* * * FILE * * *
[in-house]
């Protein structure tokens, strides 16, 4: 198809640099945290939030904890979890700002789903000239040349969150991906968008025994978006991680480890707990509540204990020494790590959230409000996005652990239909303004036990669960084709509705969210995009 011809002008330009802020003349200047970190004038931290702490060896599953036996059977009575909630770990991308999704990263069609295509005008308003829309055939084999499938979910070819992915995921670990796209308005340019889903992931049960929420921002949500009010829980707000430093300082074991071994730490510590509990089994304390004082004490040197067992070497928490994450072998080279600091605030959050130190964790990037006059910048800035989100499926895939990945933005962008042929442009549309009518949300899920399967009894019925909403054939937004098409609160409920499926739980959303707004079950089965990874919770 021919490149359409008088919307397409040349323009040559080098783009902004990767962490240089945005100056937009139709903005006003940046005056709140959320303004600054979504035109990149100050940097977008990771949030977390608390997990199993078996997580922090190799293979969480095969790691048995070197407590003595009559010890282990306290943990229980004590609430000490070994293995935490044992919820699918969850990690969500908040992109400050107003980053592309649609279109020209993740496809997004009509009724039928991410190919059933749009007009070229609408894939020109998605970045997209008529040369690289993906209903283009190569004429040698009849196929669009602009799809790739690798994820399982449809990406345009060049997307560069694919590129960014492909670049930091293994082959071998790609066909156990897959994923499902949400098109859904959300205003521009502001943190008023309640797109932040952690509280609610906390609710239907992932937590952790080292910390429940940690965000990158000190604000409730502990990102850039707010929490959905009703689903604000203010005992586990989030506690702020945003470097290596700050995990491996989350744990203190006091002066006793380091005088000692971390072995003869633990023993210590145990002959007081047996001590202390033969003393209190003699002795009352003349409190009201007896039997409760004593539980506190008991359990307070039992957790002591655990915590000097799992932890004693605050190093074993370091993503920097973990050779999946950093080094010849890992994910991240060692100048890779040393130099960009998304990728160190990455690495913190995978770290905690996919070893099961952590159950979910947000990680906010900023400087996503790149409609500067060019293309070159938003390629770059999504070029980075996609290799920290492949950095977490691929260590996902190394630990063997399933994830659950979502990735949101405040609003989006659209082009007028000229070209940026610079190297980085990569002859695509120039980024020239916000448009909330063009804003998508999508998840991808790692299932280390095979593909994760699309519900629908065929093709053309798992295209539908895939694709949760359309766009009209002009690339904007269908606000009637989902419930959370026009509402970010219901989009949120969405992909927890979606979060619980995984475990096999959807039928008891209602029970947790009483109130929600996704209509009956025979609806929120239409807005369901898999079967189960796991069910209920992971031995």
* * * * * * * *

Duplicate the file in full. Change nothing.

[in-house]
């Protein structure tokens, strides 16, 4: 198809640099945290939030904890979890700002789903000239040349969150991906968008025994978006991680480890707990509540204990020494790590959230409000996005652990239909303004036990669960084709509705969210995009 011809002008330009802020003349200047970190004038931290702490060896599953036996059977009575909630770990991308999704990263069609295509005008308003829309055939084999499938979910070819992915995921670990796209308005340019889903992931049960929420921002949500009010829980707000430093300082074991071994730490510590509990089994304390004082004490040197067992070497928490994450072998080279600091605030959050130190964790990037006059910048800035989100499926895939990945933005962008042929442009549309009518949300899920399967009894019925909403054939937004098409609160409920499926739980959303707004079950089965990874919770 021919490149359409008088919307397409040349323009040559080098783009902004990767962490240089945005100056937009139709903005006003940046005056709140959320303004600054979504035109990149100050940097977008990771949030977390608390997990199993078996997580922090190799293979969480095969790691048995070197407590003595009559010890282990306290943990229980004590609430000490070994293995935490044992919820699918969850990690969500908040992109400050107003980053592309649609279109020209993740496809997004009509009724039928991410190919059933749009007009070229609408894939020109998605970045997209008529040369690289993906209903283009190569004429040698009849196929669009602009799809790739690798994820399982449809990406345009060049997307560069694919590129960014492909670049930091293994082959071998790609066909156990897959994923499902949400098109859904959300205003521009502001943190008023309640797109932040952690509280609610906390609710239907992932937590952790080292910390429940940690965000990158000190604000409730502990990102850039707010929490959905009703689903604000203010005992586990989030506690702020945003470097290596700050995990491996989350744990203190006091002066006793380091005088000692971390072995003869633990023993210590145990002959007081047996001590202390033969003393209190003699002795009352003349409190009201007896039997409760004593539980506190008991359990307070039992957790002591655990915590000097799992932890004693605050190093074993370091993503920097973990050779999946950093080094010849890992994910991240060692100048890779040393130099960009998304990728160190990455690495913190995978770290905690996919070893099961952590159950979910947000990680906010900023400087996503790149409609500067060019293309070159938003390629770059999504070029980075996609290799920290492949950095977490691929260590996902190394630990063997399933994830659950979502990735949101405040609003989006659209082009007028000229070209940026610079190297980085990569002859695509120039980024020239916000448009909330063009804003998508999508998840991808790692299932280390095979593909994760699309519900629908065929093709053309798992295209539908895939694709949760359309766009009209002009690339904007269908606000009637989902419930959370026009509402970010219901989009949120969405992909927890979606979060619980995984475990096999959807039928008891209602029970947790009483109130929600996704209509009956025979609806929120239409807005369901898999079967189960796991069910209920992971031995």